Conventional audio devices that allow people to listen to audio while mobile include over-ear headphones, ear-buds, and piezoelectric transducers that contact the pinna of a person's outer ear. Headphones and ear buds occlude or plug a person's ear canal preventing the person from hearing ambient sound. Piezoelectric transducers that contact the pinna suffer from various significant drawbacks, including being uncomfortable, providing inaccurate sounds, and providing insufficient volume. Piezoelectric transducers generally include a rigid-surface contact that, for adequate accuracy and volume, is fitted with a tight pressure to the pinna. This can be a serious practical problem, as many people do not want a rigid contact to be tightly pressed to their ear. Other problems with piezoelectric transducers include poor impedance matching with human tissue and therefore have relatively high energy requirements due to low energy efficiencies, difficulties with producing bass sounds without tickling people's ears, and vibration-mode difficulties resulting from the generally small contact area with the pinna.

This disclosure describes techniques and apparatuses enabling a flexible transducer for soft-tissue audio production. The techniques conform the flexible transducer to a person's pinna and then create audio within the person's external ear canal without many of the problems of current piezoelectric transducers. Further, in some cases the techniques provide sound through the flexible transducer without pressing on the pinna, instead, the techniques flex the pinna to increase or decrease the pinna's concavity.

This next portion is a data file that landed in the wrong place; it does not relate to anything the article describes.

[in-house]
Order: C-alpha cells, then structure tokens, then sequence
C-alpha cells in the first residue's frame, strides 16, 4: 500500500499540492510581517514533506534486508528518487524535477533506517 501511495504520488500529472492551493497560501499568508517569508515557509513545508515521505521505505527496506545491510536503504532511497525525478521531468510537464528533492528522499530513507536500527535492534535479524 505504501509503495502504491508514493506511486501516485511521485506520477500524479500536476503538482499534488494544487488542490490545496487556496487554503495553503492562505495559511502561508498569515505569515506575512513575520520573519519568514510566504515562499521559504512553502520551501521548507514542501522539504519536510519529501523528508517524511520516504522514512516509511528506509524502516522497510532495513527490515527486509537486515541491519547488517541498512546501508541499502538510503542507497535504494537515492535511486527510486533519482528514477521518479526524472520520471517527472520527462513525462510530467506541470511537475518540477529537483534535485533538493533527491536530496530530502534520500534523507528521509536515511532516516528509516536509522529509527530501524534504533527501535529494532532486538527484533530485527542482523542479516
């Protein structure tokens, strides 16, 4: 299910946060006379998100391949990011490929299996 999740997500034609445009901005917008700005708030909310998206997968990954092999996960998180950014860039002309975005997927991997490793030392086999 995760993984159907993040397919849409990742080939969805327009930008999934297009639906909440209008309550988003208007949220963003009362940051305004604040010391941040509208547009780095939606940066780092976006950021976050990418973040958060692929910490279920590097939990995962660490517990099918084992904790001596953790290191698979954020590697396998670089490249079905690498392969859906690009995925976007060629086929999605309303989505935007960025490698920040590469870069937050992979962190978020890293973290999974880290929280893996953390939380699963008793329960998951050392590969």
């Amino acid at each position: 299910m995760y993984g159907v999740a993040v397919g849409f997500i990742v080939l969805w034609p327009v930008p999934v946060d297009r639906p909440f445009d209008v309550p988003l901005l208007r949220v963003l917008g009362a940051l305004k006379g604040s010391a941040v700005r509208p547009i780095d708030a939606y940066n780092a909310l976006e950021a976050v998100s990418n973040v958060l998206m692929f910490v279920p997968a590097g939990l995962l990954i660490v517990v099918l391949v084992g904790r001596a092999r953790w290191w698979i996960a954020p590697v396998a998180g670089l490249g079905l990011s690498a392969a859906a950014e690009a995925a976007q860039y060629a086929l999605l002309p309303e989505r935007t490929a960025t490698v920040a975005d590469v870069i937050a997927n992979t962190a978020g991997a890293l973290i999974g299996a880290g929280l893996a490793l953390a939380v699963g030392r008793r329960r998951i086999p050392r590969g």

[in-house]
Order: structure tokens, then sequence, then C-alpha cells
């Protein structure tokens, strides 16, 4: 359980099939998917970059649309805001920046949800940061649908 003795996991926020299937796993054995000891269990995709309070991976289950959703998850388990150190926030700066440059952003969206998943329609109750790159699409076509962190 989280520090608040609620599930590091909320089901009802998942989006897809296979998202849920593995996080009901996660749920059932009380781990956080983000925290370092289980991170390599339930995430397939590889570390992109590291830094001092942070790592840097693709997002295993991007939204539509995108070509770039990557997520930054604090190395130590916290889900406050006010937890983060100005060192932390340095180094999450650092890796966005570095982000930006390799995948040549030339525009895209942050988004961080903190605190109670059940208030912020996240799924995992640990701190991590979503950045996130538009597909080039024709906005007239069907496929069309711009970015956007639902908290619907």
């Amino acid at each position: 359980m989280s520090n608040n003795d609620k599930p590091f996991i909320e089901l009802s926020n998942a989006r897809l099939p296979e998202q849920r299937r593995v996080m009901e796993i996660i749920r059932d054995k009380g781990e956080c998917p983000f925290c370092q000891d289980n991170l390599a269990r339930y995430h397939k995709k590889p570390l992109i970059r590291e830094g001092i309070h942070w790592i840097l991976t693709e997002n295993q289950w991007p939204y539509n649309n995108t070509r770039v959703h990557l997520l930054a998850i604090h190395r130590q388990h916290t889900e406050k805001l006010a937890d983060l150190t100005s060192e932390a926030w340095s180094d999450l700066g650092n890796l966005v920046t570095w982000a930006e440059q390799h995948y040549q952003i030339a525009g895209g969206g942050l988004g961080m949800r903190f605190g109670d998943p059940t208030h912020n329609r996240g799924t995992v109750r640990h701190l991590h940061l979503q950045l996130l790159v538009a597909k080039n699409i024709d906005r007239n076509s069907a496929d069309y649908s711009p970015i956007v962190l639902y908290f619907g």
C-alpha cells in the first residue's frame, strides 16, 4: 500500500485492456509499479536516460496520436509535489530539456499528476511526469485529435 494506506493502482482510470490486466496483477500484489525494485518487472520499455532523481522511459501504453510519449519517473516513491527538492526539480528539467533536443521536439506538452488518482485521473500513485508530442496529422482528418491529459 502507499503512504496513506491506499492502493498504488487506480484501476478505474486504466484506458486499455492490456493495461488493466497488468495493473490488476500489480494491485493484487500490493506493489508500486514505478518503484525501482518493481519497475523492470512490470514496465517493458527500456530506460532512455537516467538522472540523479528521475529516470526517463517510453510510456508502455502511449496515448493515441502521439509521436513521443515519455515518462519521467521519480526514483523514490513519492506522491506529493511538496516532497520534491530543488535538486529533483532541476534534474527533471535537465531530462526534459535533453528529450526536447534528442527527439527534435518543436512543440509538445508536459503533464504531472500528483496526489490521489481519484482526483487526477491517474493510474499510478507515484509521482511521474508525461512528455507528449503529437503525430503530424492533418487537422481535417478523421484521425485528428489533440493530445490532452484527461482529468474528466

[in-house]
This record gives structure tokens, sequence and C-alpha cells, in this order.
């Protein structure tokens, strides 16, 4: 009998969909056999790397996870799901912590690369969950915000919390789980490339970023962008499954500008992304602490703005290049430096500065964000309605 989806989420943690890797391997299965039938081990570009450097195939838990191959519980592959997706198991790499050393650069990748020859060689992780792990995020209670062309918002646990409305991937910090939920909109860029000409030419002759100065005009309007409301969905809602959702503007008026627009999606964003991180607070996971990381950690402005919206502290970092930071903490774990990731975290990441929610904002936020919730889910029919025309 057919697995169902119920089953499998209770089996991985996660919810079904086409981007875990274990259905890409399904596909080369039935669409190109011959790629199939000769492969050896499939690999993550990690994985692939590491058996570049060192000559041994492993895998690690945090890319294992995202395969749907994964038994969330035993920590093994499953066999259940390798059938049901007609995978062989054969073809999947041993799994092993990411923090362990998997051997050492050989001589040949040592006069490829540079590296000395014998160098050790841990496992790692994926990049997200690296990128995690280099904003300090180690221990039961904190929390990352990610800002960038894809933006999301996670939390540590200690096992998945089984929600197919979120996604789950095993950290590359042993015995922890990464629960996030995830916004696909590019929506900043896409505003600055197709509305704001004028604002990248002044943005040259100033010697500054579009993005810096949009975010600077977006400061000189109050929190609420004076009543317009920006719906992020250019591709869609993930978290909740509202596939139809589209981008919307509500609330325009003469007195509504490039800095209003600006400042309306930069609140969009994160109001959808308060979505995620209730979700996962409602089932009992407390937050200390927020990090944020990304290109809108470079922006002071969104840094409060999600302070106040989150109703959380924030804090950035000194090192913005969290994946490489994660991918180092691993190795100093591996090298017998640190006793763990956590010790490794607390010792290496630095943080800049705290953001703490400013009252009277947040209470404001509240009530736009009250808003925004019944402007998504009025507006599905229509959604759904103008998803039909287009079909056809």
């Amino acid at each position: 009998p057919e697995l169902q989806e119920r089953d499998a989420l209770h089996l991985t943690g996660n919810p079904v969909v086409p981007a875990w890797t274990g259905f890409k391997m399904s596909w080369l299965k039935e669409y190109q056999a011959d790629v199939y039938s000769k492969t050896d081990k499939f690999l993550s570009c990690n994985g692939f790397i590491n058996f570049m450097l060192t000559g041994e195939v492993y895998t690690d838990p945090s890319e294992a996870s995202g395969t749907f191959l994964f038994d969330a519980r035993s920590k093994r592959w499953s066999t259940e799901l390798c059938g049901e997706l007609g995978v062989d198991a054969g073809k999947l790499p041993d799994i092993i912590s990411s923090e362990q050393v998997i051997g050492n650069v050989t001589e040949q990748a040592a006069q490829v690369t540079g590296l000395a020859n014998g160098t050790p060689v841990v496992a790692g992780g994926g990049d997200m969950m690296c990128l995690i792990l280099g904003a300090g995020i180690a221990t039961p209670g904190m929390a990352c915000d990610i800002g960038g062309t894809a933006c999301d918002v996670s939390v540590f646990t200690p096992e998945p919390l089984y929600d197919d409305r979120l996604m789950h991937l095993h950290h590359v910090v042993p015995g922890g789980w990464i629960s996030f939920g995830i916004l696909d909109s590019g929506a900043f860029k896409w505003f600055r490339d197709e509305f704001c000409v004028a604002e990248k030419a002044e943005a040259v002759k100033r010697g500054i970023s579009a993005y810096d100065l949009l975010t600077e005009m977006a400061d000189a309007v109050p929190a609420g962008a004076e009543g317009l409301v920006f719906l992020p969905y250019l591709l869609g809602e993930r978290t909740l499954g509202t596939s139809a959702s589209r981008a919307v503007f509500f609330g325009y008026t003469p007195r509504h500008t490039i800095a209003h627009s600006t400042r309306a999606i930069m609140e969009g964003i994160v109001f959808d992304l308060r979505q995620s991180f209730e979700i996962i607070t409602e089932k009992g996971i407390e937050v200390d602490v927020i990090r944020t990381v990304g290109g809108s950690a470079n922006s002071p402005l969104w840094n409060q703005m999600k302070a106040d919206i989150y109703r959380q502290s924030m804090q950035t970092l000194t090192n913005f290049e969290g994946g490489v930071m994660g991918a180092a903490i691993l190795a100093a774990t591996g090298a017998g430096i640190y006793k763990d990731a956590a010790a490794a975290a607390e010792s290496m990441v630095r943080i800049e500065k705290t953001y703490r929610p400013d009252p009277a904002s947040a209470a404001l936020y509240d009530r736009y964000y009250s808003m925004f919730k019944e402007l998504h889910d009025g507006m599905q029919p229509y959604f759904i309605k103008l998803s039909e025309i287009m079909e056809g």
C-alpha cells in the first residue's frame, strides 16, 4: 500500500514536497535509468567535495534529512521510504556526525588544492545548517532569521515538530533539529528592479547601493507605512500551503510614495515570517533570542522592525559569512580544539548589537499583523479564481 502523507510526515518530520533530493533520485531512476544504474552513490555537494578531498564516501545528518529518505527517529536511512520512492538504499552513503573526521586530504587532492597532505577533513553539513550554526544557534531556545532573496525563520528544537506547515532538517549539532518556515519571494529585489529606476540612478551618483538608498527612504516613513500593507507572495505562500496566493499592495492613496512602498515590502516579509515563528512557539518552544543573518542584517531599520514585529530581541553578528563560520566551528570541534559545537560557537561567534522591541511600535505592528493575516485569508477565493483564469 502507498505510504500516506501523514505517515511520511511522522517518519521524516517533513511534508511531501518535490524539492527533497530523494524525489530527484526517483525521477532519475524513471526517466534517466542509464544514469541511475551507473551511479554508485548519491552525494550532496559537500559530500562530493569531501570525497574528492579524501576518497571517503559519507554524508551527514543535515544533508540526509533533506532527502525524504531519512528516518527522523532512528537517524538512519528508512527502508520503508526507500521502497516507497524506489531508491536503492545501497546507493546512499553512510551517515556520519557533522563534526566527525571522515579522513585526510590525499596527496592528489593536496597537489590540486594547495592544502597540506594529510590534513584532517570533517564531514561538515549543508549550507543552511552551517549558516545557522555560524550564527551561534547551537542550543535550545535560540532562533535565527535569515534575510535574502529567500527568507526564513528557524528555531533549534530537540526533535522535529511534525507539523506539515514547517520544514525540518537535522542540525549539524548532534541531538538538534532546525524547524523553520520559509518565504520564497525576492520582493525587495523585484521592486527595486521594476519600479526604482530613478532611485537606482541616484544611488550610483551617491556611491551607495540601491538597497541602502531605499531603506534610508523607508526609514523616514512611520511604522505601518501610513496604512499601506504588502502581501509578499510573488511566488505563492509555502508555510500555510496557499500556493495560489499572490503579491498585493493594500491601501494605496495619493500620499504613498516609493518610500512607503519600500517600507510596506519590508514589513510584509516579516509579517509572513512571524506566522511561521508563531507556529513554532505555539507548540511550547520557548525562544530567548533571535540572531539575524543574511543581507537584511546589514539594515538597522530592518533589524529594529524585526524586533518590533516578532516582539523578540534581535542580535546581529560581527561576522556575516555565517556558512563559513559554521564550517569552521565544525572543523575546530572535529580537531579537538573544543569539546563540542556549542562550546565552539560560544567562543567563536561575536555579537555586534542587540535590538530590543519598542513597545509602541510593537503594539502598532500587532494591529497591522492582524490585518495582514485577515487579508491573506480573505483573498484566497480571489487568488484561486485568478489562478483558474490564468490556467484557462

The following discussion first describes an operating environment, followed by techniques that may be employed in this environment, and ends with example apparatuses.

Operating Environment

FIG. 1 illustrates an example environment 100 in which a flexible transducer for soft-tissue and acoustic audio production can be enabled. This example environment 100 includes an audio-production device 102 and a human ear 104.

Human ear 104 includes an outer ear 106, middle ear 108, and inner ear 110. Outer ear 106 includes pinna 112 and external auditory canal 114 (exaggerated for illustration). Pinna 112 is a visible part of the ear and is composed of an elastic cartilage connected to surrounding parts with ligaments and muscles and covered with skin. Pinna 112 has various regions, including the lobule (lobe), tragus, anti-tragus, helix, anti-helix, scapha, concha, and fossa triangularis (specific designations omitted for visual brevity).